To a large extent, corrosion pcb threatens most electronic gadgets’ lives. A damaged circuit board is useless when corrosion continues to spread over time. We often overlook corrosion pcb, yet it substantially contributes to circuit board breakdowns. It increases the resistivity of the metal circuits on a printed circuit board’s surface.
Similarly, it can slowly eat away at the board, eventually rendering it useless. Therefore, you should learn about the primary drivers of PCB corrosion and extend the lifespan of your circuit boards. This blog prepares the path for maintaining the circuit board properly and ensuring its continuous operation for a long time.
What Is PCB Corrosion?
Corrosion is the oxidation process that occurs when oxygen reacts with metal, resulting in the formation of rust and the loss of the metal’s chemical characteristics. A printed circuit board, or PCB, needs a significant amount of metal for its proper interconnection of components.
These metal components of a PCB are subject to corrosion in the same way as other corrosive metal objects. Nevertheless, not every metal is equally susceptible to corrosion. Certain metals never corrode, while others seem to corrode relatively instantly. Metals with exceptional corrosion resistance include Gold, graphite, and silver. Those prone to corrosion include plated tin, lead, copper, and plated nickel.
A Broken pcb
Types of Pcb Corrosion
Corrosion pcb comes in various forms, and knowing their characteristics helps diagnose and protect. The following are the different types of corrosion pcb:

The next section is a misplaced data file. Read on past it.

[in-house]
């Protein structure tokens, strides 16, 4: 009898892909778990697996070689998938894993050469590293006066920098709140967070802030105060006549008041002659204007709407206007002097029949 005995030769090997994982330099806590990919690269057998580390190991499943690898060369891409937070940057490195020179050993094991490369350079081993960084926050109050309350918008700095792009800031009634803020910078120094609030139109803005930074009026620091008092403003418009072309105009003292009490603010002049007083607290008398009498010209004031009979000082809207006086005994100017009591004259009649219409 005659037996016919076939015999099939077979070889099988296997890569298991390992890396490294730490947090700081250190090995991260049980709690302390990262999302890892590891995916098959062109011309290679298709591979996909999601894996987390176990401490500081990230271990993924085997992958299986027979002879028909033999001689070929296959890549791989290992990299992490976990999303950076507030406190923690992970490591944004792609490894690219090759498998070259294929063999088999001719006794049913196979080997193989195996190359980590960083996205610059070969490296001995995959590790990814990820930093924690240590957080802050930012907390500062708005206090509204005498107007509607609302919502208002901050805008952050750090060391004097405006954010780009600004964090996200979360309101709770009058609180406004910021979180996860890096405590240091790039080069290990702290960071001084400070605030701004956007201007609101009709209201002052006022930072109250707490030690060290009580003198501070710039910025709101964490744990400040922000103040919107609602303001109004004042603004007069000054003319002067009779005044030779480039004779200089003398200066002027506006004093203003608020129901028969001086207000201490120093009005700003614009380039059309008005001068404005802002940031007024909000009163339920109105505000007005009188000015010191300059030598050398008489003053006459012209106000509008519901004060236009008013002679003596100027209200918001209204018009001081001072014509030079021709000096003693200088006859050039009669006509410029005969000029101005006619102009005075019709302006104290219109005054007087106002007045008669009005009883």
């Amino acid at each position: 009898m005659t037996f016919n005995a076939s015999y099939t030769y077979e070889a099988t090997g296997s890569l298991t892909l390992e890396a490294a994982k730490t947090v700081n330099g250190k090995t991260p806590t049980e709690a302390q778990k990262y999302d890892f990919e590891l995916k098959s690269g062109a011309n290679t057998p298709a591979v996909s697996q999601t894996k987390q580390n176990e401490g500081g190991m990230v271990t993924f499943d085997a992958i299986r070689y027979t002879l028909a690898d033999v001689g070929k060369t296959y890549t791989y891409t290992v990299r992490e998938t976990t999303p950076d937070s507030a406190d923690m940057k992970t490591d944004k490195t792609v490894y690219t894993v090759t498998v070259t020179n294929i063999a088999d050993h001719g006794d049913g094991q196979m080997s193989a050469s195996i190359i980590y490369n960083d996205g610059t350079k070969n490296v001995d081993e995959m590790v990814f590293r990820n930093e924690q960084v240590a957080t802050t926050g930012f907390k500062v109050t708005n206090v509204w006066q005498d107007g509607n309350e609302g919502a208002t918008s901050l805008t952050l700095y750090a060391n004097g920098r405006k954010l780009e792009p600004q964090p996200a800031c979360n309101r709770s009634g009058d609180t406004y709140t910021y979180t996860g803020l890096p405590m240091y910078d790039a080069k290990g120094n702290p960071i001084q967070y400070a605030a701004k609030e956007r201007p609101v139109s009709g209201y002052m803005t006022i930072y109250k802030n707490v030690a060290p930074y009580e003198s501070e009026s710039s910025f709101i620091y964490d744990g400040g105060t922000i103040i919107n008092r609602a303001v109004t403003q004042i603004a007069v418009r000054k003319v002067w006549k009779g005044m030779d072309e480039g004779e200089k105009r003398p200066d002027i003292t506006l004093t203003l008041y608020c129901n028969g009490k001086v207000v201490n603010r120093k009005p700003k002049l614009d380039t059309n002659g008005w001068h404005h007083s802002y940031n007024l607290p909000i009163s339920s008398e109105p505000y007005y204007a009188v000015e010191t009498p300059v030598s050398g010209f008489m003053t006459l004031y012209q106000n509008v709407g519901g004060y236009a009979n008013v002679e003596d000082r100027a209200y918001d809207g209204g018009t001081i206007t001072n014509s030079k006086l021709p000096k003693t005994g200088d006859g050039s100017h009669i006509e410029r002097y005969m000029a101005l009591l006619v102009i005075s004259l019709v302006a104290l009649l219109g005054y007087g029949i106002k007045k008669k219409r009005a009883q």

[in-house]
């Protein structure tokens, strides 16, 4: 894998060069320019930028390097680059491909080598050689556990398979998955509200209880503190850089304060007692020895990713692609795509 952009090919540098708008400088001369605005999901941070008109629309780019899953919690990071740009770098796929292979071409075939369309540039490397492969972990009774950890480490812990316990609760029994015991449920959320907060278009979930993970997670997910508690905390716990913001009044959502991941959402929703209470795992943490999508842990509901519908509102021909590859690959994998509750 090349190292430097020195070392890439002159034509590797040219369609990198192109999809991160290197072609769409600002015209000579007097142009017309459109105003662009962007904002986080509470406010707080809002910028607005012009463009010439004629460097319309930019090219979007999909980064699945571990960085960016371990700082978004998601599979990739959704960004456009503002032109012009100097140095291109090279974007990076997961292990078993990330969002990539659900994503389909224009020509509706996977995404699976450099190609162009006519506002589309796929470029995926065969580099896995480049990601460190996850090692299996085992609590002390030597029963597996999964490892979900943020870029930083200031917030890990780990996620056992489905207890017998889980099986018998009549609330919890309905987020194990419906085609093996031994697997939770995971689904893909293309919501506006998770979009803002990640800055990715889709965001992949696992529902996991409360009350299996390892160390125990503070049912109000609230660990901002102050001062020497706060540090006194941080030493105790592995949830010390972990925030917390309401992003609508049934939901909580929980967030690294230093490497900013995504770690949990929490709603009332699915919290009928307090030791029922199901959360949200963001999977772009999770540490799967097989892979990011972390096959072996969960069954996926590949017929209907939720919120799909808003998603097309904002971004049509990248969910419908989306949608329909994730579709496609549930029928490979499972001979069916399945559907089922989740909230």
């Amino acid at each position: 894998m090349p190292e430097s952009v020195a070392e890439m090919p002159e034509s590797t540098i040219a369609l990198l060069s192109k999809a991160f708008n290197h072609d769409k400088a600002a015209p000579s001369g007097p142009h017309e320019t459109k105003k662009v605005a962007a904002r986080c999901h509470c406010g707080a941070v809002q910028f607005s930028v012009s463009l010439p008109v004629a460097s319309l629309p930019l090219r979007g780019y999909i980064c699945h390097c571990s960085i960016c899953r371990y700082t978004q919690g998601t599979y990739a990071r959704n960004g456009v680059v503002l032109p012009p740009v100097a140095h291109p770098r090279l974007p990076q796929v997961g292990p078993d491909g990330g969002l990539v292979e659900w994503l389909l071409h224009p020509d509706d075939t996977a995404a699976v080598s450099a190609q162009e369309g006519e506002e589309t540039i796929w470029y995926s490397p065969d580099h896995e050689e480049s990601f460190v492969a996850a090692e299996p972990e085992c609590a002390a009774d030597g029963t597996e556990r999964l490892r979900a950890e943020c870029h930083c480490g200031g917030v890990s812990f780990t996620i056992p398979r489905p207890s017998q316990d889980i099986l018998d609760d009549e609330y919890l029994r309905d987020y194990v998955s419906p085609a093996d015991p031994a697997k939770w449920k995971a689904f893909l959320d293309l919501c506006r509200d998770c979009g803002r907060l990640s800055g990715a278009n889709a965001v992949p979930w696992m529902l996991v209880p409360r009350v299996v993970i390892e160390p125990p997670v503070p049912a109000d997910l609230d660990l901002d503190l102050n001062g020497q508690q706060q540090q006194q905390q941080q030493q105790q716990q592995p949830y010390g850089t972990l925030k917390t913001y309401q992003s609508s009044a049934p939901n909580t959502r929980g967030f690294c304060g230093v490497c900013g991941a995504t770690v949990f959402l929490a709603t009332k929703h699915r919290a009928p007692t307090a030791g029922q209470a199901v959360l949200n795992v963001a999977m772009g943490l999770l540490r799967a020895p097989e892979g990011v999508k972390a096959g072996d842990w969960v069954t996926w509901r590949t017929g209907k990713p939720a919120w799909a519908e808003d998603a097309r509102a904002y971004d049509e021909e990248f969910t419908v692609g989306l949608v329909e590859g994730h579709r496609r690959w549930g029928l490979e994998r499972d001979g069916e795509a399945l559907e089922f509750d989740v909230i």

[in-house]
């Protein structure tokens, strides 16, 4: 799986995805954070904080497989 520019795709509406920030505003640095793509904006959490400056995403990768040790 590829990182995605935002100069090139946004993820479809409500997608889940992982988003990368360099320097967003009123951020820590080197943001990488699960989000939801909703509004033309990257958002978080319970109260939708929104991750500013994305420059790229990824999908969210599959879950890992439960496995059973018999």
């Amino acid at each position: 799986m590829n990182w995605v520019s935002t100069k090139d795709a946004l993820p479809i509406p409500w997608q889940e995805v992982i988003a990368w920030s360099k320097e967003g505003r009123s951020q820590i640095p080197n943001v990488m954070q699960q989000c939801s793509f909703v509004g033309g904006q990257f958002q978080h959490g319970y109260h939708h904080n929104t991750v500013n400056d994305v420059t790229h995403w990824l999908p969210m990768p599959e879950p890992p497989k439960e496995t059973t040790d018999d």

Atmospheric corrosion pcb happens when metal gets into contact with water and reacts with oxygen molecules. When these two elements combine, they cause a reaction in which the metal ions join with the oxygen molecules to make an oxide.
Atmospheric corrosion mostly affects copper metals. The metal(copper) will keep its mechanical characteristics even if it rusts, but it will lose its ability to conduct electricity.
Fretting occurs when solder-plated switches are repeatedly opened and closed. With repeated motion, the oxide layer on the surface is wiped away. While this happens by exposing the layer beneath the metal, the solder-plated switches result in fretting corrosion. Over time, the switch becomes dysfunctional due to the accumulated rust.
This kind of corrosion happens when chemical compounds fuse in the zone of a copper path. This occurs when field lines have much more corrosive contaminants.